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Google’s latest Doodle pays tribute to the late Tejano superstar Selena Quintanilla-Perez, whose debut album was released Oct. 17, 1989.

The project was pitched by Perla Campos, a Granbury native and the global marketing lead for Google Doodle. She says it was important for her to see Latino culture represented on the front page.

Apple, Facebook, Google and Microsoft are among 97 tech companies that filed court papers supporting a challenge to President Trump's ban on immigration from seven majority-Muslim nations, calling the executive order unlawful, discriminatory and arbitrary and saying that it would hurt their businesses.

Trump's executive order enacting the ban "has had immediate, adverse effects on the employees of American businesses," the companies say, warning that the ban also poses long-term risks.

Elizabeth Myong / KERA News

Google today launched its annual “Year in Search,” a compilation of the most popular news, figures and queries that dominated billions of user searches in 2016.

s_bukley/Shutterstock.com

Five stories that have North Texas talking: what did Texas search for on Google in 2015?; outrage over Ethan Couch; a police chief delivers a baby; and more.

Health Wildcatters

Ten young companies from across the world snagged a spot in the 2015 class of Health Wildcatters. Some entrepreneurs have developed products – one for reducing the risk of stroke, another for easy eye exams – others, health services – like fast access to specialists through telemedicine and bilingual wellness programs for employers. Each company gets $35,000 in seed money and space to work for three months.

The Texas Tribune

After years of experimenting with its groundbreaking autonomous vehicle technology almost exclusively in California, Google confirmed Monday that it has begun testing one of its self-driving vehicles in Austin.

About 1,000 educators will descend on Dallas this weekend to attend the Extra Yard for Teachers summit.  The event is organized by the College Football Playoff Foundation as a way to boost education in advance of Monday night’s championship game. For this week’s Friday Conversation, Google education evangelist Jaime Casap sat down with KERA’s Stella Chavez to talk about his role in the summit and in classrooms.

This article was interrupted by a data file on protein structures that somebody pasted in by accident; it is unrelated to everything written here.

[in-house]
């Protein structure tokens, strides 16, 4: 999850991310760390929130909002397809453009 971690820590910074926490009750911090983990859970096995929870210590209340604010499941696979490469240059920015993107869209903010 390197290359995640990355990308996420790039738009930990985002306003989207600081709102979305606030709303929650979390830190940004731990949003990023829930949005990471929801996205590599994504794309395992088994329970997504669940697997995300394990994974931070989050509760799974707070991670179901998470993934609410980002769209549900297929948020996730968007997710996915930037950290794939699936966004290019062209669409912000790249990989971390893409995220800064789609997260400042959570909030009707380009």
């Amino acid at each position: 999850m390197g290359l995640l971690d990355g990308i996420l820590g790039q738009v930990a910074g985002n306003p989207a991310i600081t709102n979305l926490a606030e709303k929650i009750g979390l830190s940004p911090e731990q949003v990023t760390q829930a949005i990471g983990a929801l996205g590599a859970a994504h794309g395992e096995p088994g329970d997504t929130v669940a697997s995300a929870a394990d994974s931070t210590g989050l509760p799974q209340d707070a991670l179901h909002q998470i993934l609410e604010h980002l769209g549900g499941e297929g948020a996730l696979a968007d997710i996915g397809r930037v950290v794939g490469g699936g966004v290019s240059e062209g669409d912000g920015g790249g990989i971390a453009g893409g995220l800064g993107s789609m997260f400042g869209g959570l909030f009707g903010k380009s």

Frederick A. Murphy / Centers for Disease Control and Prevention

Five stories that have North Texas talking: remembering Thomas Eric Duncan; Gov. Rick Perry’s highs and lows; the best movies of 2014; and more.

Alcon Labs

Who needs Google glasses when you can have smart contact lenses? Google released its smart lens technology earlier this year, a partnership with pharmaceutical giant Novartis could help bring it to the masses.

Lauren Silverman / KERA News

Google's Motorola Mobility smartphone unit will shutter its Fort Worth factory by the end of 2014, barely a year after it opened with much fanfare as the first smartphone plant in the U.S.

Shutterstock

On average, every four minutes someone dies of a stroke.

Strokes are also the leading cause of long-term disability in the U.S. But technological and medical advances can help diagnose a stroke early. And early diagnosis and treatment for strokes can mean the difference between life and death.

Smithsonian Channel

Five stories that have North Texas talking: Take a look at Texas from a different vantage point; Dale Hansen’s Michael Sam commentary has been auto-tuned; local museums take part in the Google Art Project; and more.

Lauren Silverman / KERA News

Google is selling Motorola Mobility's smartphone business to Lenovo Group for $2.9 billion.

Motorola has produced the Moto X smartphone in Fort Worth -- the first smartphone made in the U.S. Lenovo says it will continue the Fort Worth operation. Lenovo officials tell KERA that "there are now no plans to change Motorola’s approach to manufacturing."

A spokesman for the city of Fort Worth told KERA he wasn’t aware of any changes for the Moto X production. The phones are made at an Alliance plant.

[More from KERA News: Motorola Chooses Fort Worth For New U.S.-Made Phone]

Let's say you're angry with your boss.  You go online and vent in an anonymous post. It's therapeutic, sure. But now your boss wants to sue for defamation.  

In Texas, courts haven't settled on guidelines for online defamation. But a little-discussed case before the Texas Supreme Court could help determine if the state can force companies like Google to identify anonymous bloggers.

Google says Austin will be the next city to receive the search giant's ultra-fast Internet service starting next year. 'Google Fiber' is estimated to be about 100 times faster than basic cable service.